“Okay,” Mrs. Adams said, wiping sweat from her brow, “let’s take a break for dinner. Pizza?”
Isabell did not feel like eating. All she wanted to do was take a shower and sleep in her old bed at her old house. “Pizza’s fine,” she grumbled.
Mrs. Adams pulled out her cell phone and found a nearby pizza place. She called and ordered a large pepperoni and mushroom, which was Isabell’s favorite.
“They said it’d be half an hour,” Mrs. Adams said, hanging up the phone. “Until then, we clean and unpack.”
Mrs. Adams was downstairs, still trying and failing to make the living room livable. Isabell explored the house’s upper level. She found a small door, just a couple of feet tall, in the hallway near the stairs. She opened it and saw a dark crawlspace. The little light that leaked in from the hallway was just enough for Isabell to see that the crawlspace was filled with spider webs. Wind from the outside whistled in from a crack in the wall and played a funeral lament. Her skin crawled and she quickly closed the door. That crawlspace was like a nightmare she often had – a dark space, tight like a coffin, and crawling with spiders.
After shutting the crawlspace door, she began to walk away. After just a couple of steps, she heard a click. She turned around and saw that the crawlspace door was open. She walked back over, grabbed the small latch on the door, and pulled it shut again. She frowned at it for a moment and then turned and walked away. Again, after a few steps, she heard a click. She stopped, turned her head, and watched as the crawlspace door crept open.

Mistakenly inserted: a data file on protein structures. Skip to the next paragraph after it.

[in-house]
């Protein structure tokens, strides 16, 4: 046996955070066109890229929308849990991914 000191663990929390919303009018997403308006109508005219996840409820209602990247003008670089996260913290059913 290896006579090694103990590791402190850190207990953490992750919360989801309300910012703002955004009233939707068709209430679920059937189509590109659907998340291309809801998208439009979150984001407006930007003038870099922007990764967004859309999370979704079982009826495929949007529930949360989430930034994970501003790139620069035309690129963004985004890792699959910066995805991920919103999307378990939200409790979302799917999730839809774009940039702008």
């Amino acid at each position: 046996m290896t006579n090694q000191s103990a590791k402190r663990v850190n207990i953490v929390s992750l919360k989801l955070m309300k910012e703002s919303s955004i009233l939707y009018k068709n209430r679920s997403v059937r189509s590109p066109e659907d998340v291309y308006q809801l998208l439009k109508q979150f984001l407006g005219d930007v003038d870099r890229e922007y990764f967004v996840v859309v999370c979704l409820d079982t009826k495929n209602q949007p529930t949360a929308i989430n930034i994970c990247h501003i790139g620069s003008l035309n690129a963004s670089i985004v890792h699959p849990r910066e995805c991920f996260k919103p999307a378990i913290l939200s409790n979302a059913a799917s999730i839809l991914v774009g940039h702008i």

“Mom!” she yelled, racing down the stairs.
Sir Paul McCartney has been a contanst player in my music collection for years. Whether as part of The Beatles, Wings or his solo work, McCartney has always delivered memorable music. Even at age 80, he’s still composing and performing. He’s known as one of the most successful composers and performers of all time.
McCartney has had over 30 songs top the Billboard Hot 100. He’s been inducted into the Rock and Roll Hall of Fame twice, once as a member of The Beatles and once as a solo artist and in the Songwriter’s Hall of Fame. He’s won an Oscar and an Emmy, 18 Grammys and been recognized by the Kennedy Center.
Here are my top five favorites for Sir Paul McCartney
Let it Be: https://youtu.be/u6T5C-jzSH0
Twist & Shout: https://youtu.be/ohql4weWrqk
Ob La Di Ob La Da: https://youtu.be/mvbs07wwBjo
Maybe I’m Amazed: https://youtu.be/DNh5Ca1dIXM
Band on the Run: https://youtu.be/d4ZLt-lWRms
I’m Going to Sit Right Down: https://youtu.be/AI9oVAHEpJY